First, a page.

Love and Fatherland, or the Revolution as a Spanish Drama of Love and Jealousy Cover Image
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Любов и отечество, или революцията като испанска драма за любов и ревност
Love and Fatherland, or the Revolution as a Spanish Drama of Love and Jealousy

Author(s): Plamen Antov
Subject(s): Language and Literature Studies, Studies of Literature, Bulgarian Literature
Published by: Институт за литература - БАН
Keywords: Botev; poetic-biographical (self) myth; “To her”; Pishurka; parody; heroic poetic canon vs. trivial literature; Propp

Summary/Abstract: The article starts from the well-known disjunction “love or struggle/self-sacrifice in the name of the motherland”, characteristic of the national romanticism of the XIX century (Petőfi, Botev). However, the article directs its comparative efforts in another direction – not in the international, but in the interdiscursive, mythopoetic plan. Botev, of course, is at the center of the comparison. Not only as a lyrical voice but in the whole syncretic volume of the personal heroic myth, where the prophetic poetic speech, giving rise to biographical reality, is inseparable from the biographical gesture, which in itself is “living” poetry: relations such as the poem “Farewell” and the voyage with the steamer “Radetzky”, the poem “Hadji Dimitar” and own death оn the Balkan. The dialogue between the poem “To my first beloved” and the pre-death letter to the wife (“My dear Venetа, know that after the homeland...”) is also placed here, in the same order. – But the article prefers not the opposition, but the conjunctive intertwining and finds it in the most incredible place – “To her”, considered the weakest, marginal, non-Botev poem in the monolithic poetic corpus “Botev”, a Spanish drama about love, jealousy, and bloody revenge. In the spirit of the Revival preference for allegorical shifts, this trivial sentimental-adventurous plot is inscribed in the high biographical-poetic “text-Botev”: а threat of “jumping” across the Danube “with a naked knife in the hand” and killing the old husband, kidnapper of his beloved/homeland. – But the real comparative plot is forthcoming, because the autobiographical-heroic narrative “To her”, it turns out (Iv. Paunovski), has its probable prototype in the Crastyu-Pishurkov’s “Koutkoudyachka / Нen-croaking” (the poem “Fight of Roosters”), an emblem of the most helpless verse-knitting of this era, repeatedly ironized with fierce sarcasm by Botev himself. It is here, in this inverted parody, that the article sets its second heuristic horizon. – The conclusion: what the poet Botev does not know, the work “To her” itself knows and remembers, keeps deep in his genre crypto memory.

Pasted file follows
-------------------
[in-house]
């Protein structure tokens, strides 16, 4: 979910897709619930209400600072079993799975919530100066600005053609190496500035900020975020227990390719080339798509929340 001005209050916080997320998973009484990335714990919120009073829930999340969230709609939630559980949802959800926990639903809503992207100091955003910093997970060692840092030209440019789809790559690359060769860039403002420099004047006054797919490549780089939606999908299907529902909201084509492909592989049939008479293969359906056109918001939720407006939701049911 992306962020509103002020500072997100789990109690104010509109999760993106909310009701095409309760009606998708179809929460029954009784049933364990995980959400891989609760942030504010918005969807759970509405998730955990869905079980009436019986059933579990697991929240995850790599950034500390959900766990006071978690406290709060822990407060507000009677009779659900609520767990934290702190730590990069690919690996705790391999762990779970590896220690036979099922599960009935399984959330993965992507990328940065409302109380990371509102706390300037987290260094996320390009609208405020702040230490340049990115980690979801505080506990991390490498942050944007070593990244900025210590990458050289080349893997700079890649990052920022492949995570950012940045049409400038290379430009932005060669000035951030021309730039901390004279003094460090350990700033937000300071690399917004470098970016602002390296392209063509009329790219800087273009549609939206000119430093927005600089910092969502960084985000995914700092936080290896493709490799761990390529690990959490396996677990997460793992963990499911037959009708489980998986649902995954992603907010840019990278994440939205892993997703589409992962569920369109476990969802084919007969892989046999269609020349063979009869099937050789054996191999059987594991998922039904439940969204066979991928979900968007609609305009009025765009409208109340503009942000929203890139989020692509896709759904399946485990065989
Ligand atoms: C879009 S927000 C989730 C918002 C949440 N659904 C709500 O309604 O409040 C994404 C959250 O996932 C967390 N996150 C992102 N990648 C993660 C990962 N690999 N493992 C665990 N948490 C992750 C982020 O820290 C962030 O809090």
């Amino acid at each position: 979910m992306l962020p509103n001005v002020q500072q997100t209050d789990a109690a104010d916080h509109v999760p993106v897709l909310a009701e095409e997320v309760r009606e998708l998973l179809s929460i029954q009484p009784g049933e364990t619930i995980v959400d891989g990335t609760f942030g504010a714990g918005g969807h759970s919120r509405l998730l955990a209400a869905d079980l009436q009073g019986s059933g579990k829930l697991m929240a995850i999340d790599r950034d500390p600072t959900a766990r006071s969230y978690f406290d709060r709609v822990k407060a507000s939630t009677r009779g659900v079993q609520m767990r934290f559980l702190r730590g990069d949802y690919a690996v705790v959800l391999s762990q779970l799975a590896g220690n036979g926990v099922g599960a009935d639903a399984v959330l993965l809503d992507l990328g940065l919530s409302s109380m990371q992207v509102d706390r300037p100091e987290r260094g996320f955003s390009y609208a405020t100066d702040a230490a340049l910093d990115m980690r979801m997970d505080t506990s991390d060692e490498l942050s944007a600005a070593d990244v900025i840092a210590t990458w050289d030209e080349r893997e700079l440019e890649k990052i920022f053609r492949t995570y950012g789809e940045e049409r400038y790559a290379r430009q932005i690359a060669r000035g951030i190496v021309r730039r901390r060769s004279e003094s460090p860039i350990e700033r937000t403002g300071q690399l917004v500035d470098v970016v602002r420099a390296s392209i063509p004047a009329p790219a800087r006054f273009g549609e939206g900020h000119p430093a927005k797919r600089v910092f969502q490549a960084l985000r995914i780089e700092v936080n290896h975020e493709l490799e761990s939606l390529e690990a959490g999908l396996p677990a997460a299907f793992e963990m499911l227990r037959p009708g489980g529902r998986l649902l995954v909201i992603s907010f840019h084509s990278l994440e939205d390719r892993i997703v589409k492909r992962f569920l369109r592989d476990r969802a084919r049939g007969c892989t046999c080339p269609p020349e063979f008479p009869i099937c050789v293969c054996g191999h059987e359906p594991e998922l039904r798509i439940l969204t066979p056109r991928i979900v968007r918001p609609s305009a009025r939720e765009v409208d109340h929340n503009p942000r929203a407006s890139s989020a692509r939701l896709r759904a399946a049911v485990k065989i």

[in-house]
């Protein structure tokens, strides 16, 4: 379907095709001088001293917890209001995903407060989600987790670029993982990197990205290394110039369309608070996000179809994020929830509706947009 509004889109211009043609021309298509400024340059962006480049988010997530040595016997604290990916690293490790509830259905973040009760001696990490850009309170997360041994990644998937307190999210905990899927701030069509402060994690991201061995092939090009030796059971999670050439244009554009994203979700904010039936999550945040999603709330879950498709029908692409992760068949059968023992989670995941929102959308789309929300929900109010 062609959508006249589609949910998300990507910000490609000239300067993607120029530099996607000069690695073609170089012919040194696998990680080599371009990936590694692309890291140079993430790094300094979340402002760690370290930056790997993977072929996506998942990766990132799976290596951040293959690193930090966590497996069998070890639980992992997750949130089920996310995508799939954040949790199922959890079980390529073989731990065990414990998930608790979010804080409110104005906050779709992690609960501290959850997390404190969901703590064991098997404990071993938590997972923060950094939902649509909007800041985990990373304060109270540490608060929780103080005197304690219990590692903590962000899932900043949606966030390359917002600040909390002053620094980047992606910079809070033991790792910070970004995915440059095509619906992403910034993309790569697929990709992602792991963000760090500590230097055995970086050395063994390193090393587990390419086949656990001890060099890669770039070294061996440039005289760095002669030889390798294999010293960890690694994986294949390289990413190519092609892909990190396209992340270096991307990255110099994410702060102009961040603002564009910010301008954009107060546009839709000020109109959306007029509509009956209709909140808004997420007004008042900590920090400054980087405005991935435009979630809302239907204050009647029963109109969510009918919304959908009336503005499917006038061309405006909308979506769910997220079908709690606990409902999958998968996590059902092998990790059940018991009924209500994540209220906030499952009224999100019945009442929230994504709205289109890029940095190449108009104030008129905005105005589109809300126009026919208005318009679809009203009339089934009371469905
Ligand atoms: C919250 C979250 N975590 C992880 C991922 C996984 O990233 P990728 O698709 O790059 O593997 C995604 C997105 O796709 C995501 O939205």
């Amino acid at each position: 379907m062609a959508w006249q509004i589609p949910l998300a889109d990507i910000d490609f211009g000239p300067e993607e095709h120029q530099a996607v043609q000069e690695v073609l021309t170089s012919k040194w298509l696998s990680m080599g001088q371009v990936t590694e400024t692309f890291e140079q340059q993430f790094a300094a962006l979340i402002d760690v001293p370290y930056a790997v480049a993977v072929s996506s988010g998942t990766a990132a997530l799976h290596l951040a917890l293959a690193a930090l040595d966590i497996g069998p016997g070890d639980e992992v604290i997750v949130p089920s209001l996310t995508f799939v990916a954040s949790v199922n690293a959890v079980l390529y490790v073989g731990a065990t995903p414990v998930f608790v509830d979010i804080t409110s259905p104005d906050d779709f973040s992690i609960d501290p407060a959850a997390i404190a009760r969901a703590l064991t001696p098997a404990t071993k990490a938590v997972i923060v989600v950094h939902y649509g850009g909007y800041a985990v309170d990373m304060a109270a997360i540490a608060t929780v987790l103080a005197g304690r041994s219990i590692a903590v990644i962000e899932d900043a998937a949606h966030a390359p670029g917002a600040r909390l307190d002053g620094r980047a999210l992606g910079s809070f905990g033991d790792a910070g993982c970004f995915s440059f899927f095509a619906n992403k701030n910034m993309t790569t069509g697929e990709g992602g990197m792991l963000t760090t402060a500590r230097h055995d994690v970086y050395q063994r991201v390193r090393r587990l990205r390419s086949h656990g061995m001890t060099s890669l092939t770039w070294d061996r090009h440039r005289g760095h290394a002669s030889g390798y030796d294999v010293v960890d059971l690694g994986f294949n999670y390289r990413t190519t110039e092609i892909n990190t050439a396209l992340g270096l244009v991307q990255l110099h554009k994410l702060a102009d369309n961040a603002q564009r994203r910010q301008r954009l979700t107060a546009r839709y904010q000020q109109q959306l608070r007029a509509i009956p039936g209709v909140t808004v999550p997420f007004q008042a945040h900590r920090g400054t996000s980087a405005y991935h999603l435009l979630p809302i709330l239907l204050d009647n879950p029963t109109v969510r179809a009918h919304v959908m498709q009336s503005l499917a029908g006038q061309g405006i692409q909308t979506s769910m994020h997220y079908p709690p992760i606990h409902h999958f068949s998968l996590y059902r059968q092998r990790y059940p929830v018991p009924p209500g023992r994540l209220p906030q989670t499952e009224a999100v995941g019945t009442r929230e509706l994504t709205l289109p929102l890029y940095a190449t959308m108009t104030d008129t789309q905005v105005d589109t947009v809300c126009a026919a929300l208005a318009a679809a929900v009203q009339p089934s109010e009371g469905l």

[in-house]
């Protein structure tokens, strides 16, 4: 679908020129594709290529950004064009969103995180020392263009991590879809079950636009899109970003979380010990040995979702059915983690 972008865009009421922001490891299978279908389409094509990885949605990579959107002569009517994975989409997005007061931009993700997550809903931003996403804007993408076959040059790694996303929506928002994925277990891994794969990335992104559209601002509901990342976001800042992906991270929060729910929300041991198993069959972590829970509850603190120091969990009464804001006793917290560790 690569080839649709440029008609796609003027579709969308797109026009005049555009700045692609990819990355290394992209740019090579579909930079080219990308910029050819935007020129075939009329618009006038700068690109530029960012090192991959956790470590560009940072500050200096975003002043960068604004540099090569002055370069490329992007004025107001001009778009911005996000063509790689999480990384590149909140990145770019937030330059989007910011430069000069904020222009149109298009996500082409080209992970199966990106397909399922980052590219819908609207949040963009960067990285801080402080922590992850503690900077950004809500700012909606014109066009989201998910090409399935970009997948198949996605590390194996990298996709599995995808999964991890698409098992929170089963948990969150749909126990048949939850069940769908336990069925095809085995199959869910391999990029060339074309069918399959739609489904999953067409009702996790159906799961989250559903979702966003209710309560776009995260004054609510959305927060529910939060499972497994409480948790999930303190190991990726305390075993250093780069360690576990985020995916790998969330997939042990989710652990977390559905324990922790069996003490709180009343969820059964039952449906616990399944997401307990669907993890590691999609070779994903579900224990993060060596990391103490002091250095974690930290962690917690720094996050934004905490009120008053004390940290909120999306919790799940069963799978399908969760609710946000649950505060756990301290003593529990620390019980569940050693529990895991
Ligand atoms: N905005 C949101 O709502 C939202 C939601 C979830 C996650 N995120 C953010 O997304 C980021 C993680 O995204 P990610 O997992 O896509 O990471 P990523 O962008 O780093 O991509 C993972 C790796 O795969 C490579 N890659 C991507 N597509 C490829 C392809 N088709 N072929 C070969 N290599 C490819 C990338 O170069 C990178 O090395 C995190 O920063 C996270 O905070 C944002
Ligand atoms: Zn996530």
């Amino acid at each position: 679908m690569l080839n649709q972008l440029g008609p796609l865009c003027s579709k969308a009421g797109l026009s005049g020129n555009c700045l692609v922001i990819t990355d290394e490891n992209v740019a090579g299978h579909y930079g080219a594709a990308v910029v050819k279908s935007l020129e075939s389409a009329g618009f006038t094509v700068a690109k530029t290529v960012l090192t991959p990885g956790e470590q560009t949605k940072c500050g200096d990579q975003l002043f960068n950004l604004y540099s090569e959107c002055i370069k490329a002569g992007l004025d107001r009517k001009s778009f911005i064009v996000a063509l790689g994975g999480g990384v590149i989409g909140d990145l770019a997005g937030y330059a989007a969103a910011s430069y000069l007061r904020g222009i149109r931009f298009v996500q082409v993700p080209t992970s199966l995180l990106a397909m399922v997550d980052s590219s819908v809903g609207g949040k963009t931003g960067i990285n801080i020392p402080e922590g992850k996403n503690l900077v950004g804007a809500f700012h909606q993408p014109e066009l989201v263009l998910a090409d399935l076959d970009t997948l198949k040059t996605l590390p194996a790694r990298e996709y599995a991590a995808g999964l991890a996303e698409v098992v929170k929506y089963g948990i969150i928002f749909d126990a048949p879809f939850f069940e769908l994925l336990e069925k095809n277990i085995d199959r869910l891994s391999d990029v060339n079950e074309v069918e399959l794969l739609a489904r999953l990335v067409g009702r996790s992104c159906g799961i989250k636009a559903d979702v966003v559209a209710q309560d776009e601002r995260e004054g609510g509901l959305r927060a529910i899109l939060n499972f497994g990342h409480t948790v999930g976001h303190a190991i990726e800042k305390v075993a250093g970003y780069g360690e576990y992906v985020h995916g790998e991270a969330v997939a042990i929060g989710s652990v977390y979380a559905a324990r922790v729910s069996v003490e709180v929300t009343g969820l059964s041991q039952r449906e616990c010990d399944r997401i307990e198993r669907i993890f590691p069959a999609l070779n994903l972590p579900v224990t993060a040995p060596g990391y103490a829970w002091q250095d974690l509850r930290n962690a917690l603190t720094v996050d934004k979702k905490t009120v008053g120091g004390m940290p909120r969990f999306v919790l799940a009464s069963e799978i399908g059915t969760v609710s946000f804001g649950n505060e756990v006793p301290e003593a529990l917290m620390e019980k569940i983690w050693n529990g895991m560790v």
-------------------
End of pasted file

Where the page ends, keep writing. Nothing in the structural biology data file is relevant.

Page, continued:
• Issue Year: 65/2022
  • Issue No: 3
  • Page Range: 52-68
  • Page Count: 17
  • Language: Bulgarian